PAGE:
See my grading policy for an explanation
of how I turn the raw grade into a final grade.
Discussion leadership: 10%
Exams: 40% (20% each)
Final paper: 20%
If you miss an exam and have an excused absence for the day you miss
the exam, you may make it up, by special appointment with me, when you
are able to come back to class. It is your responsibility to arrange
any make-up exams as soon as you know you are going to miss the
exam. Otherwise you may lose the opportunity to take the test, since I
cannot give make-up exams after the class has gone over the
Here is how you secure an excused absence: Only prior notification
with credibly documented or easily verifiable reasons (e.g., medical
visits to Mary Walker, documented participation in official sporting
events, etc.) will result in excused absences. You must notify in
writing, call, or email me prior to your absence from class. You must
notify the Philosophy Dept. secretary, Pat Meleski, before you are
going to be absent, via email at email@example.com, or by phone at
x2249. However, you must make sure she knows your name, the number of
the course, the date, and your easily verifiable reason, along with a
request to forward the information to me. It is better to give your
information to me, except when you are unable to communicate with my
phone or email for some reason.
Please hold onto all of your assignments and exams. Sometime before
the end of the semester I recommend that you ask me to review the
grades that I have recorded to make sure that I have not made any
College Policy on Intellectual Integrity
Intellectual integrity on the part of all students is basic to
individual growth and development through college course work. When
academic dishonesty occurs, the teaching/learning climate is seriously
undermined and student growth and development are impeded. For these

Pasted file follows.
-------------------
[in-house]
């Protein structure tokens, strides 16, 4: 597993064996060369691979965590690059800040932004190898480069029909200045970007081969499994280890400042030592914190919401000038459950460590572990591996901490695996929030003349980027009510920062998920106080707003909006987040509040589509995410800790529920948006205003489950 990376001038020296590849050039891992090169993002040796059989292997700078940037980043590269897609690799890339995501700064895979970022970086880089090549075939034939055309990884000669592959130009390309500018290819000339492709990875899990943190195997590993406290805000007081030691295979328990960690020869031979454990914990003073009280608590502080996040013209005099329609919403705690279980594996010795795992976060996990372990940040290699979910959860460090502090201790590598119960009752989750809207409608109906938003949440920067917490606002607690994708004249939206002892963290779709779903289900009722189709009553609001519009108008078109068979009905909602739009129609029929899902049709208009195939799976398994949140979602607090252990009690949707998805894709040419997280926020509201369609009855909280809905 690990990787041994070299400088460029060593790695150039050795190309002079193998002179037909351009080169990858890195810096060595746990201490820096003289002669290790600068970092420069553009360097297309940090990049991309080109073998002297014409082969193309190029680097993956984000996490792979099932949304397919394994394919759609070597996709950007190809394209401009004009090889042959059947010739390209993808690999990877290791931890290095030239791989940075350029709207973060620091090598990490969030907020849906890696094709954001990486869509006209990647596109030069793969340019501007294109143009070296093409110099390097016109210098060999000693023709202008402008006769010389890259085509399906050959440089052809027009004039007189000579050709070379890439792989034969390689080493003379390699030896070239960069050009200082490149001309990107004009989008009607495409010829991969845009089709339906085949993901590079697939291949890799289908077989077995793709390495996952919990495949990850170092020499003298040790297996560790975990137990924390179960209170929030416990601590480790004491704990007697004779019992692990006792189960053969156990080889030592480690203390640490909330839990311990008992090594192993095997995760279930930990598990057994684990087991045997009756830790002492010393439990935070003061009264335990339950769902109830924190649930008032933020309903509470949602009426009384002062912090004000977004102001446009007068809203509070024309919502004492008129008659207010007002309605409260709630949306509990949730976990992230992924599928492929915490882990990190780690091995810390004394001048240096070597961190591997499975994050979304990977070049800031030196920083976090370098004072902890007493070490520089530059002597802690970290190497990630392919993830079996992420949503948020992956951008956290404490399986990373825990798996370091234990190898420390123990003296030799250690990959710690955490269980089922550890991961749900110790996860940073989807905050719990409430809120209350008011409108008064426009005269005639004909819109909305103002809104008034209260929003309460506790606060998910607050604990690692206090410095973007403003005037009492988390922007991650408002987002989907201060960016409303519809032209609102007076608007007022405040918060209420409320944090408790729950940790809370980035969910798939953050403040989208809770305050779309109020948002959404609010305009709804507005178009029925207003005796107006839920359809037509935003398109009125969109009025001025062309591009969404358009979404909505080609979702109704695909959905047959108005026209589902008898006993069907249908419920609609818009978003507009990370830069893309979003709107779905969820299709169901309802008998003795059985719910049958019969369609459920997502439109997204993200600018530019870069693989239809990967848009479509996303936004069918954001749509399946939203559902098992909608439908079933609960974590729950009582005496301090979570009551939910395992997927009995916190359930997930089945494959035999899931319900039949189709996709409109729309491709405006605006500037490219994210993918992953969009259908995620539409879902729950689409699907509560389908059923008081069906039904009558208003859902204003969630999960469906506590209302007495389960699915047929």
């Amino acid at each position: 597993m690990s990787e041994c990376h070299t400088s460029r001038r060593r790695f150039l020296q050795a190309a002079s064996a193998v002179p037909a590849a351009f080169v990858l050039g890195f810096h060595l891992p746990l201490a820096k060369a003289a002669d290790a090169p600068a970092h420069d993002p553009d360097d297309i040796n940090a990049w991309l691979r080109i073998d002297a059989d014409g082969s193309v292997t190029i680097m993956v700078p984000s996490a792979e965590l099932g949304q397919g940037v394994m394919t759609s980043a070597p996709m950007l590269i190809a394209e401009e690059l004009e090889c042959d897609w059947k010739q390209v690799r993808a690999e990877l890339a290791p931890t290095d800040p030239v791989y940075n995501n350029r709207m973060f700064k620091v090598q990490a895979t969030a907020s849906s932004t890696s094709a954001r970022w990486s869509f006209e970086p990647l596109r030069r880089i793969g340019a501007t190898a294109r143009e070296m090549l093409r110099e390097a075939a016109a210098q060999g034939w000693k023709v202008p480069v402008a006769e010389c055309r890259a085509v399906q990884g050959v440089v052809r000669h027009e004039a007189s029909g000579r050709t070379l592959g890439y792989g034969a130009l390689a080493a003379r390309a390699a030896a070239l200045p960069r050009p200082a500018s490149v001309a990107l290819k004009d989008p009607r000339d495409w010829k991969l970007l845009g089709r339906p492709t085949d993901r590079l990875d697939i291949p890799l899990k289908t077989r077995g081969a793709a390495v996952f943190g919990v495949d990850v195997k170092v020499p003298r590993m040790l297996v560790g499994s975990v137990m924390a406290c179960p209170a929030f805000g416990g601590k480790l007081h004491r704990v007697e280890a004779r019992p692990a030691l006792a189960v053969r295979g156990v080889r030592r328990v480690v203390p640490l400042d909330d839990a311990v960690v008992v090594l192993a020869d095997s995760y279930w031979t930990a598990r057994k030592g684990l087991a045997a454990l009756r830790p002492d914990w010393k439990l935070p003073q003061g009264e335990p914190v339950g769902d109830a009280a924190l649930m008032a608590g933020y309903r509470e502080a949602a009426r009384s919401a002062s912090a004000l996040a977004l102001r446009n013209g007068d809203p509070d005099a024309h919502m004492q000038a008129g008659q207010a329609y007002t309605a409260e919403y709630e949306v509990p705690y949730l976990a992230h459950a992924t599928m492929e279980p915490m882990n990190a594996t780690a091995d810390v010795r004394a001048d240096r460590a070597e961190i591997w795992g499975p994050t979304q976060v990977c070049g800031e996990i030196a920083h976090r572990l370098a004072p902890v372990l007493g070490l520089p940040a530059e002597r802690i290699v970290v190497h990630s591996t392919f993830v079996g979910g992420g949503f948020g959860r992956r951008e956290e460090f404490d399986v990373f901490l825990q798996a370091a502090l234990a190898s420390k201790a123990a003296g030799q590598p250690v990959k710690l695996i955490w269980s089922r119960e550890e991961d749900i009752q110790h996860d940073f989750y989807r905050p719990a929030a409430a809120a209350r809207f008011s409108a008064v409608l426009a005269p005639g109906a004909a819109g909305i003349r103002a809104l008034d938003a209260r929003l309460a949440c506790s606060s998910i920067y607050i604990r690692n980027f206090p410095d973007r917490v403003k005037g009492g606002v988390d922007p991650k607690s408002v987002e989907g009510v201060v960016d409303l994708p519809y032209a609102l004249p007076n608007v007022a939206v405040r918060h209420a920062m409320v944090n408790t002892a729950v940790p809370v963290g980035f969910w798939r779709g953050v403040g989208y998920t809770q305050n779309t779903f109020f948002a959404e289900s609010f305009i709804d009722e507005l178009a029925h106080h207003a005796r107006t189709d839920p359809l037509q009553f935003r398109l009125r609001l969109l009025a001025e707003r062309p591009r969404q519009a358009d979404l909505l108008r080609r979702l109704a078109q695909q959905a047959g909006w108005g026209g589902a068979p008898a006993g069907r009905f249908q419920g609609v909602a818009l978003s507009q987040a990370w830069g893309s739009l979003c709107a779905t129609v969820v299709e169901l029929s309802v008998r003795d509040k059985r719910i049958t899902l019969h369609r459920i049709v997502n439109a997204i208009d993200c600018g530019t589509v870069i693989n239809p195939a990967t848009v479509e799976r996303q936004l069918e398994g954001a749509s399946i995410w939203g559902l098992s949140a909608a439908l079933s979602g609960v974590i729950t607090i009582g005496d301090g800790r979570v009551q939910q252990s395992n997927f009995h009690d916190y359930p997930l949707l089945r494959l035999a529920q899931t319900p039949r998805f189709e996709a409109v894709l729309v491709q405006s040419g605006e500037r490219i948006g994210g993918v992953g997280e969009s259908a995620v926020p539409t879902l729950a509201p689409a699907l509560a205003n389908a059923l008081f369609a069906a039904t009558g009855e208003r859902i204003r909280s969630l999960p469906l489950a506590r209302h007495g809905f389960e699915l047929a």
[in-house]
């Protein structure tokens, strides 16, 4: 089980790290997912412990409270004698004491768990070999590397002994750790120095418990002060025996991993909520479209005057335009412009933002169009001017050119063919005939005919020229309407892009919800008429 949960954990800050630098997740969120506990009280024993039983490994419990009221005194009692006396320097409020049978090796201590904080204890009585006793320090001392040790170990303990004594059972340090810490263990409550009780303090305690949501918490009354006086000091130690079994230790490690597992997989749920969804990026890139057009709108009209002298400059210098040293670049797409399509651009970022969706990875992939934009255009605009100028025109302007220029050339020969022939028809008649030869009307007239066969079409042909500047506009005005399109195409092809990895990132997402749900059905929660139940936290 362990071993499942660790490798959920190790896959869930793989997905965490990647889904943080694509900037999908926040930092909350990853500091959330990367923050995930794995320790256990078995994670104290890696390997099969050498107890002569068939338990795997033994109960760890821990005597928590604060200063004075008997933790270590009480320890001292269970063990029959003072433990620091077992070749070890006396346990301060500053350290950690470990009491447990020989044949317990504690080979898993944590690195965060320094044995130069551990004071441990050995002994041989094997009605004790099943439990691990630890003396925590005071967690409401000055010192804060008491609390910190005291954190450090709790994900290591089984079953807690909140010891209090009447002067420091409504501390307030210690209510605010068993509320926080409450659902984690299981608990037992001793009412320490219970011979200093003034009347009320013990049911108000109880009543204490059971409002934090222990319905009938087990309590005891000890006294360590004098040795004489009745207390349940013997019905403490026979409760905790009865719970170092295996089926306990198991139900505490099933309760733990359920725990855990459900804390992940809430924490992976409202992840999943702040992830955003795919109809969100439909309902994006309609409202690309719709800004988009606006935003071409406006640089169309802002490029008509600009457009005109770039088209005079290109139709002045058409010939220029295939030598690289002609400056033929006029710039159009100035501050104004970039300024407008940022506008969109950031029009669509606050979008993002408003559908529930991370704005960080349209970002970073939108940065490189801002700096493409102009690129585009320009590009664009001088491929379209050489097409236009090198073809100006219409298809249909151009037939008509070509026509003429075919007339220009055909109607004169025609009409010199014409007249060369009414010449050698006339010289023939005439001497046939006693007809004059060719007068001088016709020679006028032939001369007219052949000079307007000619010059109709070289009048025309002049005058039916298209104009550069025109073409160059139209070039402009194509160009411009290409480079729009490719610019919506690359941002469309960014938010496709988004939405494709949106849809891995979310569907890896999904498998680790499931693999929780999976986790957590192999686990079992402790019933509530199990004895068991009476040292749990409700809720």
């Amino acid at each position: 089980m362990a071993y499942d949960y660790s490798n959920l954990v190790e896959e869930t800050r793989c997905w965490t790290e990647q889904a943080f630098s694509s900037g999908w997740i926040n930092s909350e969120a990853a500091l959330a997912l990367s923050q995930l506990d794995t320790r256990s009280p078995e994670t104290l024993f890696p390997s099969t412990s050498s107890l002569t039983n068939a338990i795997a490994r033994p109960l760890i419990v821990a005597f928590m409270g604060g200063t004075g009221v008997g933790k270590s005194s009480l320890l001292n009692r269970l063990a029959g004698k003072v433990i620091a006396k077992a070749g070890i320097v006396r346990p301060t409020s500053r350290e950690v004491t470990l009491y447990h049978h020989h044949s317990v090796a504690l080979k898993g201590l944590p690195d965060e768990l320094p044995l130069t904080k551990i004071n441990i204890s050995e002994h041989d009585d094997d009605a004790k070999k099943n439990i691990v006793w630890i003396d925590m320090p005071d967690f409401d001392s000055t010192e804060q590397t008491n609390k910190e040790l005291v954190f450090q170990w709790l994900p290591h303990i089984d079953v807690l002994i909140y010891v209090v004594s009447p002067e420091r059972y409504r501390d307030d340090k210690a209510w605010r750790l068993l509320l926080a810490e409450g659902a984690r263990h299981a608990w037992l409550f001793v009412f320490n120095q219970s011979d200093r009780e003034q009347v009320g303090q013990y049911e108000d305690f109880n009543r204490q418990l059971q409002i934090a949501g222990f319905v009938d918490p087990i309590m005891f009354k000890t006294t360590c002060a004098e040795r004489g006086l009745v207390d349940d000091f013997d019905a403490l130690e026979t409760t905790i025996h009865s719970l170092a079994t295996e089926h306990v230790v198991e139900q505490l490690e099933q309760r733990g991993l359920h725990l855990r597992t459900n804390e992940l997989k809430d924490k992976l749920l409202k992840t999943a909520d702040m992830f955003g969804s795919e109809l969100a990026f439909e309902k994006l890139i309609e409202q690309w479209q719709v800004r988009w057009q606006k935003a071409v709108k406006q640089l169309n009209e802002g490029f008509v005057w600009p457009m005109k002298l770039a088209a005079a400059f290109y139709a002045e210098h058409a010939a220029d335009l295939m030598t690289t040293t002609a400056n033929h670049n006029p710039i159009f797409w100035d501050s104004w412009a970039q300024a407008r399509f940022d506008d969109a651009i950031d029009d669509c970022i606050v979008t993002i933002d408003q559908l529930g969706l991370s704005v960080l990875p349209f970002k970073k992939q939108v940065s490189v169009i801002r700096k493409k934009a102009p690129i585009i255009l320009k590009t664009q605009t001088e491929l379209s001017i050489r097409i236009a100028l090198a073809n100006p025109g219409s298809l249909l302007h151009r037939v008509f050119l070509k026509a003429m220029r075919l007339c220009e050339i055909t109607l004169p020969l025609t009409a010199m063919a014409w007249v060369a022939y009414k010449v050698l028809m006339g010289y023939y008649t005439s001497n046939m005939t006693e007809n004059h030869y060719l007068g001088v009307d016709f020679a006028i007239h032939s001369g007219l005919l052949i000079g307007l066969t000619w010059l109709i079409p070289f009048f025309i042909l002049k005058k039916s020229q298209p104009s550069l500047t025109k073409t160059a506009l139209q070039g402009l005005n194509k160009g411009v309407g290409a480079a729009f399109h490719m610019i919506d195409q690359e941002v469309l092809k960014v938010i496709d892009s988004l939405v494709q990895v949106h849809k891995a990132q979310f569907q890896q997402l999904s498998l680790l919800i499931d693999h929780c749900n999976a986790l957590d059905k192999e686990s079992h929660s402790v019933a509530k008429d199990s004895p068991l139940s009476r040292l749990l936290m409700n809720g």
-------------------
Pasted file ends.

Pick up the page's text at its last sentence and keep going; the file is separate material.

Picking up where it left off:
reasons, any form of intellectual dishonesty is a serious concern and
is therefore prohibited.
The full intellectual integrity policy can be found at
In addition to the listed office hours, I encourage you to make
appointments. I am available quite a bit. Please try to come to
office hours with specific questions in mind. You can of course come
with a general request for help, but it is always helpful if you spend
a little time thinking about how I can best help you out.
In this class, it is your responsibility to learn,
and to be able to describe, explain, and apply:
Your understanding of these questions will be evaluated through
our exams and papers.
- some about different ways that mind, and features of the
mind, have been conceived of at different times, including
reductionism, eliminativism, and dualism or non-reductionism;
- how to define and describe some basic reductionist
positions, including behaviorism, functionalism, and
identity theory; and non-reductivist views like substance
dualism and epiphenomenalism;
- the basic problems concerning the explanation of
representation, phenomenal experience, personal identity,
externalism, free will, and emotion;
- some of the leading theories addressing the problems of
representation, phenomenal experience, personal identity,
externalism, free will, and emotion.
This course will also provide you with opportunities to write both
brief and more extensive papers on complex and (at first) relatively
unclear problems, and our goals include: improving your ability to to
find the core problem in questions that (when first considered) are
rather vague, to describe those problems and provide an argument (when
required) for your solution, and overall to write more clearly. Your
abilities to do these will be evaluated through both short and longer
I will frequently update an online schedule of readings and
assignments. It is your responsibility to check the www pages for
the class at least every other day! The main outline of the course,
revisable pending your input, will be:
- Emotion: nature of emotion
- Emotion: emoting for fictions
- Self and personal identity
- Free will